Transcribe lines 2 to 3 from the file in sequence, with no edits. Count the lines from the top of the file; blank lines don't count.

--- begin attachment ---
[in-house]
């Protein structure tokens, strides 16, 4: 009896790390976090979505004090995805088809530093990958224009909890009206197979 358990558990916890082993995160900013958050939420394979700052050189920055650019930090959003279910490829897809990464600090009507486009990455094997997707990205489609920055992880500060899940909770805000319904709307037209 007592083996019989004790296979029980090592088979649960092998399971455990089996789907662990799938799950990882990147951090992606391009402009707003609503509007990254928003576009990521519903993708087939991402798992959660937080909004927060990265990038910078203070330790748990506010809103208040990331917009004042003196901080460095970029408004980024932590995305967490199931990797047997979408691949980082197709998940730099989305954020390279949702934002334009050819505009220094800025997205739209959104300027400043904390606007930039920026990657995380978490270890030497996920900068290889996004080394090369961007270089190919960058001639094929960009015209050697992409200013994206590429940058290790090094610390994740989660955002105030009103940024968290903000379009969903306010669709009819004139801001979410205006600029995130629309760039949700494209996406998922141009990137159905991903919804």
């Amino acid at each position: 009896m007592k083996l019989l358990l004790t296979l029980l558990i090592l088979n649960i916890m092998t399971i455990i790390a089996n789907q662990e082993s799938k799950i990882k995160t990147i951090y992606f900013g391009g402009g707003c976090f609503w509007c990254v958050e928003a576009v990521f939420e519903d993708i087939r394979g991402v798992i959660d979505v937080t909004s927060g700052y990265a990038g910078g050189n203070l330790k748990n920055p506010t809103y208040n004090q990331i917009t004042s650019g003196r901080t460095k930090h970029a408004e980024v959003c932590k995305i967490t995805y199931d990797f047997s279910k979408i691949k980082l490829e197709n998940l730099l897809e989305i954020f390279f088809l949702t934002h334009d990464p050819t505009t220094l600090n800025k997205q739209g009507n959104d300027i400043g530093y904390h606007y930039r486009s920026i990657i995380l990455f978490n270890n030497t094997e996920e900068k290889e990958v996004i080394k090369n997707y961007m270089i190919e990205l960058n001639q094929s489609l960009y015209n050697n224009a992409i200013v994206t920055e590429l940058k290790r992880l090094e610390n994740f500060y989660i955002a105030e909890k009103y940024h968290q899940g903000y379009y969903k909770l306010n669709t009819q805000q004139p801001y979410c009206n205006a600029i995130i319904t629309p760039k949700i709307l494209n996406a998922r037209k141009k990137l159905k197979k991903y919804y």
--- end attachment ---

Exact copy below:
């Protein structure tokens, strides 16, 4: 009896790390976090979505004090995805088809530093990958224009909890009206197979 358990558990916890082993995160900013958050939420394979700052050189920055650019930090959003279910490829897809990464600090009507486009990455094997997707990205489609920055992880500060899940909770805000319904709307037209 007592083996019989004790296979029980090592088979649960092998399971455990089996789907662990799938799950990882990147951090992606391009402009707003609503509007990254928003576009990521519903993708087939991402798992959660937080909004927060990265990038910078203070330790748990506010809103208040990331917009004042003196901080460095970029408004980024932590995305967490199931990797047997979408691949980082197709998940730099989305954020390279949702934002334009050819505009220094800025997205739209959104300027400043904390606007930039920026990657995380978490270890030497996920900068290889996004080394090369961007270089190919960058001639094929960009015209050697992409200013994206590429940058290790090094610390994740989660955002105030009103940024968290903000379009969903306010669709009819004139801001979410205006600029995130629309760039949700494209996406998922141009990137159905991903919804």
């Amino acid at each position: 009896m007592k083996l019989l358990l004790t296979l029980l558990i090592l088979n649960i916890m092998t399971i455990i790390a089996n789907q662990e082993s799938k799950i990882k995160t990147i951090y992606f900013g391009g402009g707003c976090f609503w509007c990254v958050e928003a576009v990521f939420e519903d993708i087939r394979g991402v798992i959660d979505v937080t909004s927060g700052y990265a990038g910078g050189n203070l330790k748990n920055p506010t809103y208040n004090q990331i917009t004042s650019g003196r901080t460095k930090h970029a408004e980024v959003c932590k995305i967490t995805y199931d990797f047997s279910k979408i691949k980082l490829e197709n998940l730099l897809e989305i954020f390279f088809l949702t934002h334009d990464p050819t505009t220094l600090n800025k997205q739209g009507n959104d300027i400043g530093y904390h606007y930039r486009s920026i990657i995380l990455f978490n270890n030497t094997e996920e900068k290889e990958v996004i080394k090369n997707y961007m270089i190919e990205l960058n001639q094929s489609l960009y015209n050697n224009a992409i200013v994206t920055e590429l940058k290790r992880l090094e610390n994740f500060y989660i955002a105030e909890k009103y940024h968290q899940g903000y379009y969903k909770l306010n669709t009819q805000q004139p801001y979410c009206n205006a600029i995130i319904t629309p760039k949700i709307l494209n996406a998922r037209k141009k990137l159905k197979k991903y919804y």